While romantic and dreamy stories are perhaps more interesting and memorable, it is important to focus on historical realities and not the embellishments that we often hear of. These historical exaggerations became apparent during Journey One while visiting Historic Jamestown and Colonial Williamsburg. We saw an extreme absence of Native American tradition, culture, and history, which was a large part in the colonial settlement and survival. Misrepresentations like those show our faults in telling true history. Romanticism of the Chesapeake Bay and it’s history may be beautiful and unique, but accuracy is important especially when learning from our past.


Captain John Smith by Dennis Montgomery. Colonial Williamsburg Journal Vol. 16, No. 3 (Spring 1994) p. 14.

“Our Plantation Is Very Weak”: The Experiences of an Indentured Servant in Virginia

Richard Frethorne, letter to his father and mother, March 20, April 2 & 3, 1623, in Susan Kingsbury, ed., The Records of the Virginia Company of London (Washington, D.C.: Government Printing Office, 1935), 4: 58–62.

Seidel, John. Lectures and personal communication. September 2015.


Was the 17th century really “The New World”?

When most people think of 17th century Jamestown, Virginia they probably conjure up a Disney cartoon image of an Indian princess and a strapping hero, John Smith. In reality, life wasn’t so pretty. That sometimes harsh reality holds true for most life in the 1600’s, the time in which our now proud country was finding it’s feet. Throughout the last week, we have been traveling from past to present in the Chesapeake Bay watershed. In our journey, so far we have been camping, as well as have explored the colonial cities of Jamestown and Williamsburg.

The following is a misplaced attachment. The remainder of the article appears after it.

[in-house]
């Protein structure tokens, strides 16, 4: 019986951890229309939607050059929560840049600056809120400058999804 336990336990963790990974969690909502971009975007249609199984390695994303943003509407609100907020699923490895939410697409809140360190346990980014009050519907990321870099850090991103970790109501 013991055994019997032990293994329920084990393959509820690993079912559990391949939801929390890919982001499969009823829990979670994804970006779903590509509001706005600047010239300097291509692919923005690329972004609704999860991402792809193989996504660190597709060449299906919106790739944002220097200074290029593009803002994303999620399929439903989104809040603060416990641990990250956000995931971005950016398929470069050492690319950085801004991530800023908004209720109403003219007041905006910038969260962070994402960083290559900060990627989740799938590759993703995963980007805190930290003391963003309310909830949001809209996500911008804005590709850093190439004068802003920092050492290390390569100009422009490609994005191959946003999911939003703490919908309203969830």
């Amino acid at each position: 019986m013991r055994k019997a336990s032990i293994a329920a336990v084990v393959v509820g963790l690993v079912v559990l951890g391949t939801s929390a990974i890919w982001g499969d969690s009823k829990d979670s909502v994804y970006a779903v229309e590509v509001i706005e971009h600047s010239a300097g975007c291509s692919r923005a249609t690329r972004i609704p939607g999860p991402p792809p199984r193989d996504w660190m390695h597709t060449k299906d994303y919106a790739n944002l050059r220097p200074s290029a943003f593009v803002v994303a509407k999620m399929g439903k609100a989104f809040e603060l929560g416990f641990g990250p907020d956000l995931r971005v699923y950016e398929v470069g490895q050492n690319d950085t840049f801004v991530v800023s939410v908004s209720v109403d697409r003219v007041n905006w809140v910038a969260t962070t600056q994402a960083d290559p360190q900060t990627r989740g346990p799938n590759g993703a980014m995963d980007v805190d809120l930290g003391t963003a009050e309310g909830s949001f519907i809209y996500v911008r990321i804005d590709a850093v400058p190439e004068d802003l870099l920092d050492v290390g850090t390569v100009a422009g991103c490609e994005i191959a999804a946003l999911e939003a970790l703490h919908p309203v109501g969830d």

We begun our journey with another camping trip at Chino Farm, a college-affialted research farm. Our mission was to forage for our dinner, whether it be in water, forest, or on field. It was an attempt to connect with our surroundings and environment in such a way as the Native Americans did hundreds of years ago. On our foraging expedition we acquired native foods such as cattail root, sassafras root, autumn olive berries, sorrel leaf, prickly pear fruit, persimmons, and catfish. We used native cooking techniques and cultural recipes to help make our meal. Unsurprisingly, foraging is not easy, and the Native Americans had it much worse than we did. We dedicated seven hours of time from the start of foraging to our first bite of dinner. The ratio of calories expended versus consumed was quite skewed, and proved how difficult times were back then. This experience allowed me to have a better understanding and appreciation for the subsistence patterns of the Native Americans.

Upon arrival in Williamsburg, we watched Terrence Malick’s 2005 film The New World. This historical film romantically and aesthetically depicts the founding of Jamestown and the relationship between Pocahontas and John Smith. The New World focuses on it’s title name, and shows the struggles and hardships experienced by the English who colonized Jamestown in 1607. What the film (as well as most historical texts, teachings, and interpretations) does not highlight is the challenges the Indians faced as these strangers invaded what to them was an “old world”.  John Smith was portrayed as a quiet soul who became a friend and teacher to these people. In actuality, historical reports such as Dennis Montgomery’s journal article show that “he imprisoned, psychologically tormented, kept in chains, or forced to labor”. While this film did give me a peek into Native culture, it didn’t exemplify the true issues these English-called “savages” felt.